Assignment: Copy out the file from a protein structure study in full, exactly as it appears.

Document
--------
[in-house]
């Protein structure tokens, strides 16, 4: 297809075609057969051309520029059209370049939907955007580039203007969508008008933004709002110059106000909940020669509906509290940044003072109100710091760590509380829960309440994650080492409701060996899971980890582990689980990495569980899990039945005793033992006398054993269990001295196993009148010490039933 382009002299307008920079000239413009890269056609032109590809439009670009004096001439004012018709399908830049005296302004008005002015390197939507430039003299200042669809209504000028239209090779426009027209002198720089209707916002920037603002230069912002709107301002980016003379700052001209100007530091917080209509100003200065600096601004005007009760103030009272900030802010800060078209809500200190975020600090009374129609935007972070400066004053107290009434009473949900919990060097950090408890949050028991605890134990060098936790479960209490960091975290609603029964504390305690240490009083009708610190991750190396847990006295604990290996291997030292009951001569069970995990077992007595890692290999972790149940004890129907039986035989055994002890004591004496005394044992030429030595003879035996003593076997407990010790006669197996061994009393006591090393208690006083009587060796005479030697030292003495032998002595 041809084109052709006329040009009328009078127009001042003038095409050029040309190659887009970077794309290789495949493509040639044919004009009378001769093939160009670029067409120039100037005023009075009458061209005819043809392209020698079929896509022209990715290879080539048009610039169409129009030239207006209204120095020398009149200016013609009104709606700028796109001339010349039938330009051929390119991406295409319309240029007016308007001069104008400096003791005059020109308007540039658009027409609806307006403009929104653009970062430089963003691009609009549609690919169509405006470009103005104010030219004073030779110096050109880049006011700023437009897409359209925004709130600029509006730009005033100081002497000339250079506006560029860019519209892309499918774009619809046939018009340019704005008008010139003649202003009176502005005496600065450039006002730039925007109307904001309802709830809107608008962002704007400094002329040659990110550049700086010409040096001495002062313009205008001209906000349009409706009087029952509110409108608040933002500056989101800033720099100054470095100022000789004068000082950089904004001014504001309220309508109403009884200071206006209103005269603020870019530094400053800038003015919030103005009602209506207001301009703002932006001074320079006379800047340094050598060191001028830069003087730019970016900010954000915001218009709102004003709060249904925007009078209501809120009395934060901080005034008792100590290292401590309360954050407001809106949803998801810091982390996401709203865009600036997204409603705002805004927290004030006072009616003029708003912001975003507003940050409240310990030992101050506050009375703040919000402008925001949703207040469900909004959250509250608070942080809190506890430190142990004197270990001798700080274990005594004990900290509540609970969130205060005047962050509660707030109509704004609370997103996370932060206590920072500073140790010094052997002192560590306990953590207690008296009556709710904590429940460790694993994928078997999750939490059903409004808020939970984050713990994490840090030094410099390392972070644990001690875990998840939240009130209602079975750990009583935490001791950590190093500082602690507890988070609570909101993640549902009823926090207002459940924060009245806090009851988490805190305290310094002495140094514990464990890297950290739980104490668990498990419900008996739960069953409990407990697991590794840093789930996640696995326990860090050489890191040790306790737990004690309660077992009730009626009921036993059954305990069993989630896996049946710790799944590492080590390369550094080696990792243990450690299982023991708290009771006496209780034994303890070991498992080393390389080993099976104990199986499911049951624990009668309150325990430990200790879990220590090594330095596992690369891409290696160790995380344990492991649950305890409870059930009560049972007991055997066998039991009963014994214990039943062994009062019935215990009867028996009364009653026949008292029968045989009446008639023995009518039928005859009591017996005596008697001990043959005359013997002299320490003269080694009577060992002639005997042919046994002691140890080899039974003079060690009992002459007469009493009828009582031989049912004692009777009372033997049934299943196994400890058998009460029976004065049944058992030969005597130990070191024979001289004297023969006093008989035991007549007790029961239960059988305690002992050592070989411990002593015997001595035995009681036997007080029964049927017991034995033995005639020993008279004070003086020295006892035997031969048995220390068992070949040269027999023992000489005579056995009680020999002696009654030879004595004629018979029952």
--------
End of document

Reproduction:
[in-house]
């Protein structure tokens, strides 16, 4: 297809075609057969051309520029059209370049939907955007580039203007969508008008933004709002110059106000909940020669509906509290940044003072109100710091760590509380829960309440994650080492409701060996899971980890582990689980990495569980899990039945005793033992006398054993269990001295196993009148010490039933 382009002299307008920079000239413009890269056609032109590809439009670009004096001439004012018709399908830049005296302004008005002015390197939507430039003299200042669809209504000028239209090779426009027209002198720089209707916002920037603002230069912002709107301002980016003379700052001209100007530091917080209509100003200065600096601004005007009760103030009272900030802010800060078209809500200190975020600090009374129609935007972070400066004053107290009434009473949900919990060097950090408890949050028991605890134990060098936790479960209490960091975290609603029964504390305690240490009083009708610190991750190396847990006295604990290996291997030292009951001569069970995990077992007595890692290999972790149940004890129907039986035989055994002890004591004496005394044992030429030595003879035996003593076997407990010790006669197996061994009393006591090393208690006083009587060796005479030697030292003495032998002595 041809084109052709006329040009009328009078127009001042003038095409050029040309190659887009970077794309290789495949493509040639044919004009009378001769093939160009670029067409120039100037005023009075009458061209005819043809392209020698079929896509022209990715290879080539048009610039169409129009030239207006209204120095020398009149200016013609009104709606700028796109001339010349039938330009051929390119991406295409319309240029007016308007001069104008400096003791005059020109308007540039658009027409609806307006403009929104653009970062430089963003691009609009549609690919169509405006470009103005104010030219004073030779110096050109880049006011700023437009897409359209925004709130600029509006730009005033100081002497000339250079506006560029860019519209892309499918774009619809046939018009340019704005008008010139003649202003009176502005005496600065450039006002730039925007109307904001309802709830809107608008962002704007400094002329040659990110550049700086010409040096001495002062313009205008001209906000349009409706009087029952509110409108608040933002500056989101800033720099100054470095100022000789004068000082950089904004001014504001309220309508109403009884200071206006209103005269603020870019530094400053800038003015919030103005009602209506207001301009703002932006001074320079006379800047340094050598060191001028830069003087730019970016900010954000915001218009709102004003709060249904925007009078209501809120009395934060901080005034008792100590290292401590309360954050407001809106949803998801810091982390996401709203865009600036997204409603705002805004927290004030006072009616003029708003912001975003507003940050409240310990030992101050506050009375703040919000402008925001949703207040469900909004959250509250608070942080809190506890430190142990004197270990001798700080274990005594004990900290509540609970969130205060005047962050509660707030109509704004609370997103996370932060206590920072500073140790010094052997002192560590306990953590207690008296009556709710904590429940460790694993994928078997999750939490059903409004808020939970984050713990994490840090030094410099390392972070644990001690875990998840939240009130209602079975750990009583935490001791950590190093500082602690507890988070609570909101993640549902009823926090207002459940924060009245806090009851988490805190305290310094002495140094514990464990890297950290739980104490668990498990419900008996739960069953409990407990697991590794840093789930996640696995326990860090050489890191040790306790737990004690309660077992009730009626009921036993059954305990069993989630896996049946710790799944590492080590390369550094080696990792243990450690299982023991708290009771006496209780034994303890070991498992080393390389080993099976104990199986499911049951624990009668309150325990430990200790879990220590090594330095596992690369891409290696160790995380344990492991649950305890409870059930009560049972007991055997066998039991009963014994214990039943062994009062019935215990009867028996009364009653026949008292029968045989009446008639023995009518039928005859009591017996005596008697001990043959005359013997002299320490003269080694009577060992002639005997042919046994002691140890080899039974003079060690009992002459007469009493009828009582031989049912004692009777009372033997049934299943196994400890058998009460029976004065049944058992030969005597130990070191024979001289004297023969006093008989035991007549007790029961239960059988305690002992050592070989411990002593015997001595035995009681036997007080029964049927017991034995033995005639020993008279004070003086020295006892035997031969048995220390068992070949040269027999023992000489005579056995009680020999002696009654030879004595004629018979029952």